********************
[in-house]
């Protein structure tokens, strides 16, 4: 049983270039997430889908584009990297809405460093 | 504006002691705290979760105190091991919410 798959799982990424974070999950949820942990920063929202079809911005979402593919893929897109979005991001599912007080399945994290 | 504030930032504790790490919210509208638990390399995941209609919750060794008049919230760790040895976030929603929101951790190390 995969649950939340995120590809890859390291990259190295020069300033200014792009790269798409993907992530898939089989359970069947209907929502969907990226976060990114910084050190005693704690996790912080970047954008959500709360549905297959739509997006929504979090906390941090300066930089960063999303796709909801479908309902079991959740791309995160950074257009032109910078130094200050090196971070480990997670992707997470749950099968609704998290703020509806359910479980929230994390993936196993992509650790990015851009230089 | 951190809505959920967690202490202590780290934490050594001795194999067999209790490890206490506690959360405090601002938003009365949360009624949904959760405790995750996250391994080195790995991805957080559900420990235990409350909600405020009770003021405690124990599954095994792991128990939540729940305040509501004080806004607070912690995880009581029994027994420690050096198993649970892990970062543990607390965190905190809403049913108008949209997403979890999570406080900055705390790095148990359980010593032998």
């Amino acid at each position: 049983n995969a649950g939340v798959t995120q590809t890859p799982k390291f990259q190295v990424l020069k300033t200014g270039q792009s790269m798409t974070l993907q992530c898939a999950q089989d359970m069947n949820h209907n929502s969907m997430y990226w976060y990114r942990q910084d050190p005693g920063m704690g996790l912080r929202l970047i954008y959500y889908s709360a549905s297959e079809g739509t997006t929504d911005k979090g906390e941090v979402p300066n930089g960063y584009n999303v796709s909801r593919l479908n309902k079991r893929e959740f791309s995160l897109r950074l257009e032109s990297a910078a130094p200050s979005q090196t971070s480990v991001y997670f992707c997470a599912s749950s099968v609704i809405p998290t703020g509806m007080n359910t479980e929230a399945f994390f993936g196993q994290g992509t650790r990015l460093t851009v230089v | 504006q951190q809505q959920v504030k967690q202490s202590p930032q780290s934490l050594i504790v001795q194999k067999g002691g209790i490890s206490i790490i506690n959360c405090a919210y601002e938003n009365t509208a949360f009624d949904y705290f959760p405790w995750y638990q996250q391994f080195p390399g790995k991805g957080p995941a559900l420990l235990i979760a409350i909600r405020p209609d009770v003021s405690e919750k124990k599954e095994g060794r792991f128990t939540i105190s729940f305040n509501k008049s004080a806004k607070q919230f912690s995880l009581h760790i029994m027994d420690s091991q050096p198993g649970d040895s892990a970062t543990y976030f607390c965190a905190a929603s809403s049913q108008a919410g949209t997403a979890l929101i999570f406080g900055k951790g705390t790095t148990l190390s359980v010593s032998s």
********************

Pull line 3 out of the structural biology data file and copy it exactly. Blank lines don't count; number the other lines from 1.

């Amino acid at each position: 049983n995969a649950g939340v798959t995120q590809t890859p799982k390291f990259q190295v990424l020069k300033t200014g270039q792009s790269m798409t974070l993907q992530c898939a999950q089989d359970m069947n949820h209907n929502s969907m997430y990226w976060y990114r942990q910084d050190p005693g920063m704690g996790l912080r929202l970047i954008y959500y889908s709360a549905s297959e079809g739509t997006t929504d911005k979090g906390e941090v979402p300066n930089g960063y584009n999303v796709s909801r593919l479908n309902k079991r893929e959740f791309s995160l897109r950074l257009e032109s990297a910078a130094p200050s979005q090196t971070s480990v991001y997670f992707c997470a599912s749950s099968v609704i809405p998290t703020g509806m007080n359910t479980e929230a399945f994390f993936g196993q994290g992509t650790r990015l460093t851009v230089v | 504006q951190q809505q959920v504030k967690q202490s202590p930032q780290s934490l050594i504790v001795q194999k067999g002691g209790i490890s206490i790490i506690n959360c405090a919210y601002e938003n009365t509208a949360f009624d949904y705290f959760p405790w995750y638990q996250q391994f080195p390399g790995k991805g957080p995941a559900l420990l235990i979760a409350i909600r405020p209609d009770v003021s405690e919750k124990k599954e095994g060794r792991f128990t939540i105190s729940f305040n509501k008049s004080a806004k607070q919230f912690s995880l009581h760790i029994m027994d420690s091991q050096p198993g649970d040895s892990a970062t543990y976030f607390c965190a905190a929603s809403s049913q108008a919410g949209t997403a979890l929101i999570f406080g900055k951790g705390t790095t148990l190390s359980v010593s032998s």